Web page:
Dhoni, Jadhav give India fighting total

India 251 for 4 (Dhoni 78, Rahane 72, Cummins 2-56) v West Indies
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MS Dhoni and Kedar Jadhav added 81 in the last 7.4 overs to take India to a fighting total on a two-paced pitch and one-paced outfield: slow. The 300-scoring machine that the India batting is came to a slow screeching halt as West Indies used the slowness of the surface and the sticky bounce to keep India quiet: after the seventh over, India had to wait for the 43rd over to take the scoring rate back over four.

Despite the late hits from Dhoni and Jadhav – if Jadhav’s innings was 40 off 26, Dhoni scored 50 off the last 29 balls he faced – this was the third-lowest total this decade for a side batting first and losing four wickets or fewer. This was India’s lowest defence since October 2015. Ajinkya Rahane, auditioning for the opener-cum-middle-order reserve role, batted through 42 overs, but managed to score only 72; his strike rate of 64.28 was the second-slowest since 2010 for openers batting first and facing 110 balls.

Devendra Bishoo was again the pick of the bowlers, going for 38 runs for the wicket of Yuvraj Singh and adding a stunning catch to it. The start of the match was delayed by 45 minutes because of 18 hours of rain on the day before the match, and West Indies didn’t minding sitting back and waiting more. They were happy to dig the ball into the wicket as opposed to looking for any seam movement that you often get on damp pitches. Shikhar Dhawan and Virat Kohli didn’t display the required patience to weather this mode of bowling. Dhawan ramped a short ball but lack of pace did him in. Despite struggling against the unpredictable bounce, Kohli went to steer a rising delivery and gave the man at gully a catch. India 34 for 2 in the 10th over.

That man at gully, Kyle Hope, would have mixed feelings as he prepared to open the innings with his brother Shai: after taking an excellent catch to send Kohli back, he dropped a simpler offering from Dhoni when he was 28 off 50. Dhoni ended up with 78 at nearly a run a ball. Yuvraj Singh, too, enjoyed similar luck: edging through vacant slip region, getting away with a plumb lbw call not reviewed, but fell in a manner similar to the Champions Trophy final: playing outside the line of a legbreak, for 39 off 55.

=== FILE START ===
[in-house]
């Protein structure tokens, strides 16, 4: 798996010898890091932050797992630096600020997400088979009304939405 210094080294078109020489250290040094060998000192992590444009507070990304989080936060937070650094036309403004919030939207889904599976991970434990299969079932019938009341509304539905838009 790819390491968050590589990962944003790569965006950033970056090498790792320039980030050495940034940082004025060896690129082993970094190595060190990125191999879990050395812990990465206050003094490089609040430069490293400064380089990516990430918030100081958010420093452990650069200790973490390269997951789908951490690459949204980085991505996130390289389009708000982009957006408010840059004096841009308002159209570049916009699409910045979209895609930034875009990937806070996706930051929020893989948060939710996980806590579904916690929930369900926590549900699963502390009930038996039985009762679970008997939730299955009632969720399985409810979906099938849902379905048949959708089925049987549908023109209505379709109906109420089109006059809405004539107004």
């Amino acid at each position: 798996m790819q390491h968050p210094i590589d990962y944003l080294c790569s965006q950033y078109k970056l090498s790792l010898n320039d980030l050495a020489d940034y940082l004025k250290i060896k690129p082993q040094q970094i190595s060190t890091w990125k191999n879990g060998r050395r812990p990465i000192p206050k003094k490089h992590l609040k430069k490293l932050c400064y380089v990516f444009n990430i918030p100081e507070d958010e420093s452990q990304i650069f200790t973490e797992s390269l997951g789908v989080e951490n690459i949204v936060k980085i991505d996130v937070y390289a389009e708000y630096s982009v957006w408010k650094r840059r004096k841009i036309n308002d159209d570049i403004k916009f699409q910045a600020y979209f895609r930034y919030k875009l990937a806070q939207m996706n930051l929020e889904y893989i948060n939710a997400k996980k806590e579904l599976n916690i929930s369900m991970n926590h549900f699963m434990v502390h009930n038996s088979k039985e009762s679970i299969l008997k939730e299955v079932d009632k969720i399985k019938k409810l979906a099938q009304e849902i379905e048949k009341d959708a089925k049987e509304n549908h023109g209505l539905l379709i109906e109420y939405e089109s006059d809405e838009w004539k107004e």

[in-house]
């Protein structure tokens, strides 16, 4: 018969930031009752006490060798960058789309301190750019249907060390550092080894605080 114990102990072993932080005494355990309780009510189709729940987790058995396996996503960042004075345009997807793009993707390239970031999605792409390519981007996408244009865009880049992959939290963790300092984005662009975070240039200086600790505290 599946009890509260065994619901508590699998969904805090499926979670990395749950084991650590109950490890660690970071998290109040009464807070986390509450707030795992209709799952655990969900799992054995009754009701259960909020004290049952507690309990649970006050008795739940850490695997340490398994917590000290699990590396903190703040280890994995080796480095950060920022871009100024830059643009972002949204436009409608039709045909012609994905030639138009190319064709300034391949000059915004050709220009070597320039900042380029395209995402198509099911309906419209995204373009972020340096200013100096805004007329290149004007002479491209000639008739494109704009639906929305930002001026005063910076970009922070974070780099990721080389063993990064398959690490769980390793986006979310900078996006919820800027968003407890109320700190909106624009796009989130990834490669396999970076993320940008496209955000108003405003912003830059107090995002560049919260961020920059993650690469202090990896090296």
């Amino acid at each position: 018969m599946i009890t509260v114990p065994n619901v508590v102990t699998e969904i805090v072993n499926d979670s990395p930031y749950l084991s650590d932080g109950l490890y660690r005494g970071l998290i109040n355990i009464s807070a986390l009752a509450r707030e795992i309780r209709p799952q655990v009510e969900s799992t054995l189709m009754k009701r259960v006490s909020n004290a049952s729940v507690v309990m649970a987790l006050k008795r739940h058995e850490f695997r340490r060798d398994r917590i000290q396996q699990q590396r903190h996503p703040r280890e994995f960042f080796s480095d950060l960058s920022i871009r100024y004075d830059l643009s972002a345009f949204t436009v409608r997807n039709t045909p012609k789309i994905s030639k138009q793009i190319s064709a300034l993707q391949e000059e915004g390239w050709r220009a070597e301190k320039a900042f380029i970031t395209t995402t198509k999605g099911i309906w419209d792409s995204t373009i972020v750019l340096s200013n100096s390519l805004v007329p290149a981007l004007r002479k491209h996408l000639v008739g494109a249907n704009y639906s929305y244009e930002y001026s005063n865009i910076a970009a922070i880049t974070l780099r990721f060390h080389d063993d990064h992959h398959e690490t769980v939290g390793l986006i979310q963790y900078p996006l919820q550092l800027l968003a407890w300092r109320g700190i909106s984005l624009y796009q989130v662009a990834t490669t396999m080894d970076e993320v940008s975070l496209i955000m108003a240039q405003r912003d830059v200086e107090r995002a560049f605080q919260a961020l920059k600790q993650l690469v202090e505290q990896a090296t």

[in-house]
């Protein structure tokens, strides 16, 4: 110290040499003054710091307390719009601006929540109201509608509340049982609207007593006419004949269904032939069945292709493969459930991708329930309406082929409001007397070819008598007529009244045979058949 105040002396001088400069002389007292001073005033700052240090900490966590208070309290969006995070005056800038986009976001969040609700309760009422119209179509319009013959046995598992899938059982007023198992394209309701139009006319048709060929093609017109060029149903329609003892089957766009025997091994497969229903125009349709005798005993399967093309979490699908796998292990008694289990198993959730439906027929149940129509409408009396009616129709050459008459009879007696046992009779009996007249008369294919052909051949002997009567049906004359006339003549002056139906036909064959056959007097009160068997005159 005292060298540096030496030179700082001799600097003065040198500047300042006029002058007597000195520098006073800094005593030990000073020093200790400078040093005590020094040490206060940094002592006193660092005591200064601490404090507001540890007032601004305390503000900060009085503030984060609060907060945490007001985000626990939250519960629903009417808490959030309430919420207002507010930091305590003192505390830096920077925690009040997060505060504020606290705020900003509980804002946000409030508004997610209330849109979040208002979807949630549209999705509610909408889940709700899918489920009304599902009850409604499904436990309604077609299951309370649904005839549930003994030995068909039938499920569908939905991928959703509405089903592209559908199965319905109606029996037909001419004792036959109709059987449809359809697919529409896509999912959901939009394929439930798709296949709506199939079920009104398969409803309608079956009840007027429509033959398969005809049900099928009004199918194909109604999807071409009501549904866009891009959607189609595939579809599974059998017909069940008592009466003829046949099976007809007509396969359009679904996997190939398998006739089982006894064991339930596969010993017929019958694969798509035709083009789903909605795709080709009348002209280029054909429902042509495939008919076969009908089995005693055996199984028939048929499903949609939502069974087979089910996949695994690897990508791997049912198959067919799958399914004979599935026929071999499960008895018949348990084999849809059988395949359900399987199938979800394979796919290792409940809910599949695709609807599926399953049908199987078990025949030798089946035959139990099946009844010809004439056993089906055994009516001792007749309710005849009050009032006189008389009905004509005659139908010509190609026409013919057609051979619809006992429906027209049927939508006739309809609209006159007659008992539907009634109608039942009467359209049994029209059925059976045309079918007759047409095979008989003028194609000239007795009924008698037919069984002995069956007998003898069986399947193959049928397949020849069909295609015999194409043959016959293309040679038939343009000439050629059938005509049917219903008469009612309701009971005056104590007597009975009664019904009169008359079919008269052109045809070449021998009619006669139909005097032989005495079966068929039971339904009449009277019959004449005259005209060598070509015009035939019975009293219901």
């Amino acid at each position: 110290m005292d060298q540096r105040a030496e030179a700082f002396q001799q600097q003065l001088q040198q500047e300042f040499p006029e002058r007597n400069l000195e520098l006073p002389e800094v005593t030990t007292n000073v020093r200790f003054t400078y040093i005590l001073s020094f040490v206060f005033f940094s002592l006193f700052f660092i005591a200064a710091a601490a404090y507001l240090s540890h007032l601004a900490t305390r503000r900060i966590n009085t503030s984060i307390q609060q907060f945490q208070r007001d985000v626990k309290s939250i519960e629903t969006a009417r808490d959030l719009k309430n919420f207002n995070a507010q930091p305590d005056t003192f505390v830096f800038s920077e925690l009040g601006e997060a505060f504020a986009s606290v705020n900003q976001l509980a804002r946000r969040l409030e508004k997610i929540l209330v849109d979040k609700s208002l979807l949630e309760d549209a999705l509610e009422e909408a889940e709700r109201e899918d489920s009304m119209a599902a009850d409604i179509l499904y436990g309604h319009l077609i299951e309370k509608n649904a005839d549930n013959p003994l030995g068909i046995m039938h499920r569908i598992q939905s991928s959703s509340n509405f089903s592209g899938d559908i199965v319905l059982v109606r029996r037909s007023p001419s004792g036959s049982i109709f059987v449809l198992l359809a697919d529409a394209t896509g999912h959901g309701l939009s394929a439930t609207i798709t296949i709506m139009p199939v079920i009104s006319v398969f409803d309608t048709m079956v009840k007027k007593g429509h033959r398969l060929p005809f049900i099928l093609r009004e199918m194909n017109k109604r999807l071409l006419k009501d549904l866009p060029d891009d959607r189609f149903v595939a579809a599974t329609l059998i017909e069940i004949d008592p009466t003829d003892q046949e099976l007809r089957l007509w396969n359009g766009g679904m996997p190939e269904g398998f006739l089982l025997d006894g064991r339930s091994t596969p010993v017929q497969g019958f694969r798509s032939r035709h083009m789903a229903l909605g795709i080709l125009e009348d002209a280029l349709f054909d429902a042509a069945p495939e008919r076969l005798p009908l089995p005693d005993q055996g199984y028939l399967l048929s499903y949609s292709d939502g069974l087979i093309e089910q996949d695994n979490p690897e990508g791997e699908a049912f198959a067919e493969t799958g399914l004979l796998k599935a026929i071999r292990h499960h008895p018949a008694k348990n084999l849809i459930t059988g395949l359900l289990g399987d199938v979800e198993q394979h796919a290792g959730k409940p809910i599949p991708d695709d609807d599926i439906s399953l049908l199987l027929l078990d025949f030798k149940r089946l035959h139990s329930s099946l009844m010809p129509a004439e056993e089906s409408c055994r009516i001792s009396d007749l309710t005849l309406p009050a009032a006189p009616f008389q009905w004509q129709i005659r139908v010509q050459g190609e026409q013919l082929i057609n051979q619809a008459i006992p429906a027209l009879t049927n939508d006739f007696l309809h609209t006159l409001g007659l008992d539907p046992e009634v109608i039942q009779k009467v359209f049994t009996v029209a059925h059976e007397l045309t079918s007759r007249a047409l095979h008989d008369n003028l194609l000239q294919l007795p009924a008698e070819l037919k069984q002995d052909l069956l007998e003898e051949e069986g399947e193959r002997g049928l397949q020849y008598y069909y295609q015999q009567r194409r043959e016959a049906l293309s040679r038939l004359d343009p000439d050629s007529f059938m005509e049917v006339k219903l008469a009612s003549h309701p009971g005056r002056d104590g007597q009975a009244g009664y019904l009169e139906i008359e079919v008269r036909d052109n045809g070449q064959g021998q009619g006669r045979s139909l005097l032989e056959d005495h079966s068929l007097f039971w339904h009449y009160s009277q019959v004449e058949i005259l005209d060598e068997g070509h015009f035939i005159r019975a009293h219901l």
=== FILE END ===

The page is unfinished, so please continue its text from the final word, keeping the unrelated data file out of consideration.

Rahane at the other end struggled to find the momentum he had achieved in scoring 19 off the first 19 balls he faced. In the 70 runs that he added with Dhoni in 16 overs, the focus seemed to be on taking the innings deep. In the 39th over, Dhoni decided he had taken it deep enough, looking to attack Bishoo’s ninth over, but got away with a slog that didn’t reach long-on and with another that fell in K Hope’s hand but popped out at short third man.

Rahane wasn’t so lucky. He decided the 43rd over was the time to go but Bishoo judged his upper-cut perfectly, ran in from deep point, and dived at the right moment. Rahane had gone after Miguel Cummins not just because there was finally pace on the ball but also because debutant Kesrick Williams, charged with bowling five overs out of the last nine, was doing well.

So Dhoni targeted Jason Holder, and took 17 off his last over, stunningly fetching one length ball from wide outside off and depositing it flat over square leg for six. Jadhav saw Dhoni’s innovation, and raised him a sweep shot off Cummins, having gone on a knee and well outside off well before Cummins released, and then pulling off the shot with surprising ease thanks to his still head. Rahane’s wicket perhaps came at the right time for India.

Sidharth Monga is an assistant editor at ESPNcricinfo

© ESPN Sports Media Ltd.

Source: ESPN Crickinfo

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